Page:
Osseomancy is the magic of bones. It restores bones to their original condition, reshapes them and strengthens them, or warps into instruments of torture or violence. Ossemancers in civilized lands mainly work as bonesetters and surgeons. Like Carnomancers, some Osseomancers get involved in seedier business relations but they demand higher pay than Carnomancers. Their cost makes criminal Osseomancers somewhat of a novelty. The stereotypical undead created by Osseomancers are magically animated skeletons of all kinds. In most civilizations, Ossemancers make a point of avoiding the animation of humanoid remains, preferring to animate animal skeletons. Skeletons never cause as much panic as a zombie but they aren't exactly popular either.


Animancy is the magic of souls. It alone is the only component of Grand Necromancy that is nigh-universally outlawed, hated, and feared. Animancers manipulate souls, changing personalities, imposing terrible curses or dubious blessings, and denying souls their eternal rest by turning them into monstrous spirit-things. Wraiths are one of the many vile creations of Animancy.

Least Necromancy

Least Necromancy is the most common form of "True" Necromancy. Least Necromancers have a knowledge of both Carnomancy and Osseomancy as well as mundane sciences such as surgery and medicine. Least Necromancers rarely tend to be the types who raise an army of undead or what have you; they tend to operate openly as healers and secretly use undead they create as servants, orderlies, and test subjects for treatments that are too dangerous or illegal to practice on living people. The only dark side of the Least Necromancers is that they need bodies for all those assistants and test subjects. They acquire them most often by grave-robbing, although some don't mind murder either. Greater Zombies (or Fast Zombies as the unimaginative call them) are an example of a Least Necromancer's craft.

Lesser Necromancy

Lesser Necromancy is generally what people are thinking of when they hear "Necromancy". Lesser Necromancers know Animancy and either Osseomancy or Carnomancy, but never both. Lesser Necromancers can (and do) create small armies of undead. Because they taint Carnomantic and Osseomantic magic with Animantic elements, most undead they create tend to possess an instinctual hatred of the living and kill them whenever possible. Lesser Necromancers who master Animancy and Ossoemancy may eventually transform themselves into Liches; those who pursue Animancy and Carnomancy tend to create monstrosities such as the Blood and Flesh "Elementals".

Grand Necromancy

If Lesser Necromancy is the popular face of the discipline in the eye of the public, Grand Necromancy is the popular (and most feared) face of Necromancy among Mages. Grand Necromancers unify Animancy, Carnomancy, and Osseomancy in a terrible synthesis. While Least Necromancers tend to be eccentrics and Lesser Necromancers are little more than local nuisances, Grand Necromancers can topple entire kingdoms. Thankfully, few individuals are focused and skilled enough to master all three of this discipline's components and so they are thankfully rare. Grand Necromancers can create exceptionally powerful undead such as Mohrgs, Mummies, and Vampires.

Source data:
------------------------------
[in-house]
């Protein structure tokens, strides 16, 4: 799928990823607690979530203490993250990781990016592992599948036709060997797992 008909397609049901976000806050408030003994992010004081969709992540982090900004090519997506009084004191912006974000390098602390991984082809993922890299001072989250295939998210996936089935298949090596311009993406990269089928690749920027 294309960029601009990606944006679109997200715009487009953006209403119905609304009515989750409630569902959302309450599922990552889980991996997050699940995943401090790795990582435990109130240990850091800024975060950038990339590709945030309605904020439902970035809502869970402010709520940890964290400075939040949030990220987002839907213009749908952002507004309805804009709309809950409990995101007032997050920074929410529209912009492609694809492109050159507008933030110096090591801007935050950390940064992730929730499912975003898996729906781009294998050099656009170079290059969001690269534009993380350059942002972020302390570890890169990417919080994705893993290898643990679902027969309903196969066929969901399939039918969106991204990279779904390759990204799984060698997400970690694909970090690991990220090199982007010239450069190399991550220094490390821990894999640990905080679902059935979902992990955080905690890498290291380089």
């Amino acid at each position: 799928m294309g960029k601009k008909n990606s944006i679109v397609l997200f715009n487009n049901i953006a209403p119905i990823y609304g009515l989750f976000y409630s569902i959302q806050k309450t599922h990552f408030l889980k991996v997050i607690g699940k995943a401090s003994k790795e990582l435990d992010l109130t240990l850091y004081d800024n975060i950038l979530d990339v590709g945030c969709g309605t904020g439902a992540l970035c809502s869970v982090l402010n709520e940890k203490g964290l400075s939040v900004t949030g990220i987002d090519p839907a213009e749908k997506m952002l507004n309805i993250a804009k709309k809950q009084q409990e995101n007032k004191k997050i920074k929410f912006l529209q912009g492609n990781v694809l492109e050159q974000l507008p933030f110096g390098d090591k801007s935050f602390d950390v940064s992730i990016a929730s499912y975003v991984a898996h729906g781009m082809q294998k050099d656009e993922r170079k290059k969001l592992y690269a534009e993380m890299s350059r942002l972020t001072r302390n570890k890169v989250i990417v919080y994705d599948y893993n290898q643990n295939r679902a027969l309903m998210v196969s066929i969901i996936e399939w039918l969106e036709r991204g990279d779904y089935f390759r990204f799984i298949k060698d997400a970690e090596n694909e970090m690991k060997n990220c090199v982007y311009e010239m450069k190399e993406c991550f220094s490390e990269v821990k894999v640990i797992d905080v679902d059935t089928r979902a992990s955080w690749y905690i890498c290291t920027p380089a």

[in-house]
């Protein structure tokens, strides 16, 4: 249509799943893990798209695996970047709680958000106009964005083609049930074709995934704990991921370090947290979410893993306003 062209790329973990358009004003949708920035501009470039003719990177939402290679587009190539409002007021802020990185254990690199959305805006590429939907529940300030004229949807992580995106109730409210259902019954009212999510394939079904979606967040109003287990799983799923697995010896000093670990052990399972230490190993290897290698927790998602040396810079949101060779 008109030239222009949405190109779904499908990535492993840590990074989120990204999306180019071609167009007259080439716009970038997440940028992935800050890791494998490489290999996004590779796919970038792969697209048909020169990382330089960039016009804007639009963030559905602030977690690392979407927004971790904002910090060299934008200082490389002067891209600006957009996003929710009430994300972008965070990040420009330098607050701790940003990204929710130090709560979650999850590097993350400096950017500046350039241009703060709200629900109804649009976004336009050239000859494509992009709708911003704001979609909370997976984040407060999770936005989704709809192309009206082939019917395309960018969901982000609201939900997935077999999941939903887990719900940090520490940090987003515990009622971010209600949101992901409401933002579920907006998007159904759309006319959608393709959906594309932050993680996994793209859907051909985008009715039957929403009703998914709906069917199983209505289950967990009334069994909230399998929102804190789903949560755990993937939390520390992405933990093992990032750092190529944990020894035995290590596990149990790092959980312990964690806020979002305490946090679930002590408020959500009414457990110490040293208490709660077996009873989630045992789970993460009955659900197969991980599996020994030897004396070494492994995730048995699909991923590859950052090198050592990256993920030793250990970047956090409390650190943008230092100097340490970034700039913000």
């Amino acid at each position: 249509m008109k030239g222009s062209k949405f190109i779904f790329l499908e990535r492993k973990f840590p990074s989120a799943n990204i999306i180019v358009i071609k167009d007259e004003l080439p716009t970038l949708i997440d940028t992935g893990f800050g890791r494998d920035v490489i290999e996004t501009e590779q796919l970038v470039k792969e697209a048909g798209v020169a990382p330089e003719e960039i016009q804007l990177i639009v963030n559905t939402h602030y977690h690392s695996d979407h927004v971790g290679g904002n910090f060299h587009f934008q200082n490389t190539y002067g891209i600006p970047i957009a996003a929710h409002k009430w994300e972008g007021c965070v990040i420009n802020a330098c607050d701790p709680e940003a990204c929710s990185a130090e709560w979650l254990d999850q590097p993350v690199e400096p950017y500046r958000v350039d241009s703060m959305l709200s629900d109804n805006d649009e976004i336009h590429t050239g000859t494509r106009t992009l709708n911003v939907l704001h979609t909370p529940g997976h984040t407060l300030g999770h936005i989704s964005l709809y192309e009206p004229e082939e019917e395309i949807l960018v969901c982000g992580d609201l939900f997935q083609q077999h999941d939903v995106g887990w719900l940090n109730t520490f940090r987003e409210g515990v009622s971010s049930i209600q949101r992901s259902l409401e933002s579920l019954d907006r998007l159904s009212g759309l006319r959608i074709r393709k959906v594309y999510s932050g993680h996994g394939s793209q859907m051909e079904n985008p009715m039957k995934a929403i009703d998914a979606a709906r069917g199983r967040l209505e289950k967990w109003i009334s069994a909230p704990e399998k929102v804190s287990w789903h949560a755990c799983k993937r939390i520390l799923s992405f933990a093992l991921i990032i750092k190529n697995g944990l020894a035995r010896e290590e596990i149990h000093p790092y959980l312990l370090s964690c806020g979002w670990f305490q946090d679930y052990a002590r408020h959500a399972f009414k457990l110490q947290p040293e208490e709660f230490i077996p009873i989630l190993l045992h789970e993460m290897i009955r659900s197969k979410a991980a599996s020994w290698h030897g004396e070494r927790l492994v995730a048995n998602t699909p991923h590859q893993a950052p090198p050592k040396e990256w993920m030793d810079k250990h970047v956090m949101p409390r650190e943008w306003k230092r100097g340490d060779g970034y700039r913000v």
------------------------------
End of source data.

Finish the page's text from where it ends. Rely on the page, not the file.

The Tyranny of Freedom: or, why I kinda hate PWYW

Note: Sean over at Power Score did a post that touched on this topic from the publisher side. This post isn't a response to it but it did kinda inspire me. My post is customer-oriented, unlike his. And I'm pretty sure his PWYW stuff is good if his blog is any indication of his typical creativity and writing skills.

"Pay What You Want" RPG products are a trend that has exploded pretty recently. I don't like them.
Or rather, I don't like the execution of the model. Usually I have to decide before I buy whether I'm paying or not. It feels like going to a restaurant and having to tip the waiter and the start of the meal. What if I pay and the product turns out to be shit? What if I don't and the product turns out to be something great that I want to pay for? I'd feel bad if I gave the waiter a lousy tip at the beginning of the meal then offered me exemplary service. As far as I know, the onebookshelf juggernaut doesn't allow you to re-purchase the same product so I can't correct my quality product-induced guilt. "But Buzzclaw," the gentle readers says, "Surely you can buy another product from the same publisher?"
Sure, in theory, I could. But what if the PWYW product I got was worth $5 in my estimation and the only other products they sell are all $10+?  What if I absolutely hate the concepts of all their other products? Screw that. And if I pay for a turd there's not going to be much of remedy since it tends to be a while between my purchase time and actual reading time.

tl;dr: Like Free, like Paid, HATE PWYW.

Friday, August 12, 2016

Shapeshifter Personalities

Anyway, I've got some "new" ideas for you guys. These personalities are general descriptors of how shapeshifters interact with non-shapeshifters in their territory. All are based on multiple "skinwalker" stories popular on certain imageboards. As such, they're more suitable for types of shapeshifters that live in the wilderness (mainly Fey creatures in D&D terms) as opposed to more urban shapeshifters like Mimics or D&D Doppelgangers. The images are ones that I felt fit the general concepts I'm presenting and they come from, a website I highly recommend.